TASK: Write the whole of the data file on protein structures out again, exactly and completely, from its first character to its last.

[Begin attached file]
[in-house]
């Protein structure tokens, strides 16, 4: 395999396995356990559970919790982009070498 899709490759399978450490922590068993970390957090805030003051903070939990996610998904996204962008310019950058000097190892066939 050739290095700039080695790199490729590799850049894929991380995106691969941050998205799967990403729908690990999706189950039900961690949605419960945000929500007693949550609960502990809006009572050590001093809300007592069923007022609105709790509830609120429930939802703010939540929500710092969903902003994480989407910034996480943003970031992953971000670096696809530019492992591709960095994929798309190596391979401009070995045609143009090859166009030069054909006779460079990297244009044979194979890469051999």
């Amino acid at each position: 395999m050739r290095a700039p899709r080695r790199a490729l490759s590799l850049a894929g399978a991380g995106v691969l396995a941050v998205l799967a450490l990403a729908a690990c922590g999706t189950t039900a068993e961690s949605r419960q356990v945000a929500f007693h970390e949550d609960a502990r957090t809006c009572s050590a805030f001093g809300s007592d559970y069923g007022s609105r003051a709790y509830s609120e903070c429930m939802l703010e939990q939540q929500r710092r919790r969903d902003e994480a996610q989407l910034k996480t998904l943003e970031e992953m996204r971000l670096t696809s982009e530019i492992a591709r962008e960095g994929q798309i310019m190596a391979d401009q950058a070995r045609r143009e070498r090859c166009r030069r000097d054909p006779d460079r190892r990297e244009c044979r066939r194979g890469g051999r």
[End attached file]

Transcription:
[in-house]
């Protein structure tokens, strides 16, 4: 395999396995356990559970919790982009070498 899709490759399978450490922590068993970390957090805030003051903070939990996610998904996204962008310019950058000097190892066939 050739290095700039080695790199490729590799850049894929991380995106691969941050998205799967990403729908690990999706189950039900961690949605419960945000929500007693949550609960502990809006009572050590001093809300007592069923007022609105709790509830609120429930939802703010939540929500710092969903902003994480989407910034996480943003970031992953971000670096696809530019492992591709960095994929798309190596391979401009070995045609143009090859166009030069054909006779460079990297244009044979194979890469051999």
């Amino acid at each position: 395999m050739r290095a700039p899709r080695r790199a490729l490759s590799l850049a894929g399978a991380g995106v691969l396995a941050v998205l799967a450490l990403a729908a690990c922590g999706t189950t039900a068993e961690s949605r419960q356990v945000a929500f007693h970390e949550d609960a502990r957090t809006c009572s050590a805030f001093g809300s007592d559970y069923g007022s609105r003051a709790y509830s609120e903070c429930m939802l703010e939990q939540q929500r710092r919790r969903d902003e994480a996610q989407l910034k996480t998904l943003e970031e992953m996204r971000l670096t696809s982009e530019i492992a591709r962008e960095g994929q798309i310019m190596a391979d401009q950058a070995r045609r143009e070498r090859c166009r030069r000097d054909p006779d460079r190892r990297e244009c044979r066939r194979g890469g051999r």